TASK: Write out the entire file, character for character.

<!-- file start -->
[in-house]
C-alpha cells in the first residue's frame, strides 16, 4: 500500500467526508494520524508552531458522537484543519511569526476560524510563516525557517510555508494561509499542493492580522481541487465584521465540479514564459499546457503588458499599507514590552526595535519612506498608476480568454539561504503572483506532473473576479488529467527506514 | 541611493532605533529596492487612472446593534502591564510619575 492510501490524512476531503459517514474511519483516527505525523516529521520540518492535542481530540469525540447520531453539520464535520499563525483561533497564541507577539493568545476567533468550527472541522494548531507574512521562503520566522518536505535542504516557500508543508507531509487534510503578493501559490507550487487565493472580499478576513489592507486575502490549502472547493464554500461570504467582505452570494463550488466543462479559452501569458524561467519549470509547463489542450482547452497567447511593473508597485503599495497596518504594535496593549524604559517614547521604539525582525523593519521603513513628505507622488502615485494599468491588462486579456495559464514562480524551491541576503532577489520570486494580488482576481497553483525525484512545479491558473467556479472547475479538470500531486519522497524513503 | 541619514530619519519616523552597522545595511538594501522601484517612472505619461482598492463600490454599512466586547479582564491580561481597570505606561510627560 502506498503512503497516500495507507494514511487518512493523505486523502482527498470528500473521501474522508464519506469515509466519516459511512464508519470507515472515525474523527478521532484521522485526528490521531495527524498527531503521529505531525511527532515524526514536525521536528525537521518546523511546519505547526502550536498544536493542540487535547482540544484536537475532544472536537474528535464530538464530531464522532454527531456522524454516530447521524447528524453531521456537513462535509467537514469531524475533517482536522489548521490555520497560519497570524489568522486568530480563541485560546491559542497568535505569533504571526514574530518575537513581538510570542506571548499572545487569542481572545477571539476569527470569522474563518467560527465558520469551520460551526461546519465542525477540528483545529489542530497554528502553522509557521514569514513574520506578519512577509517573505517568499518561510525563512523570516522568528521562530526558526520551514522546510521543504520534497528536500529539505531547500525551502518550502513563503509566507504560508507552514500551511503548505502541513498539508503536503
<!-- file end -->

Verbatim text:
[in-house]
C-alpha cells in the first residue's frame, strides 16, 4: 500500500467526508494520524508552531458522537484543519511569526476560524510563516525557517510555508494561509499542493492580522481541487465584521465540479514564459499546457503588458499599507514590552526595535519612506498608476480568454539561504503572483506532473473576479488529467527506514 | 541611493532605533529596492487612472446593534502591564510619575 492510501490524512476531503459517514474511519483516527505525523516529521520540518492535542481530540469525540447520531453539520464535520499563525483561533497564541507577539493568545476567533468550527472541522494548531507574512521562503520566522518536505535542504516557500508543508507531509487534510503578493501559490507550487487565493472580499478576513489592507486575502490549502472547493464554500461570504467582505452570494463550488466543462479559452501569458524561467519549470509547463489542450482547452497567447511593473508597485503599495497596518504594535496593549524604559517614547521604539525582525523593519521603513513628505507622488502615485494599468491588462486579456495559464514562480524551491541576503532577489520570486494580488482576481497553483525525484512545479491558473467556479472547475479538470500531486519522497524513503 | 541619514530619519519616523552597522545595511538594501522601484517612472505619461482598492463600490454599512466586547479582564491580561481597570505606561510627560 502506498503512503497516500495507507494514511487518512493523505486523502482527498470528500473521501474522508464519506469515509466519516459511512464508519470507515472515525474523527478521532484521522485526528490521531495527524498527531503521529505531525511527532515524526514536525521536528525537521518546523511546519505547526502550536498544536493542540487535547482540544484536537475532544472536537474528535464530538464530531464522532454527531456522524454516530447521524447528524453531521456537513462535509467537514469531524475533517482536522489548521490555520497560519497570524489568522486568530480563541485560546491559542497568535505569533504571526514574530518575537513581538510570542506571548499572545487569542481572545477571539476569527470569522474563518467560527465558520469551520460551526461546519465542525477540528483545529489542530497554528502553522509557521514569514513574520506578519512577509517573505517568499518561510525563512523570516522568528521562530526558526520551514522546510521543504520534497528536500529539505531547500525551502518550502513563503509566507504560508507552514500551511503548505502541513498539508503536503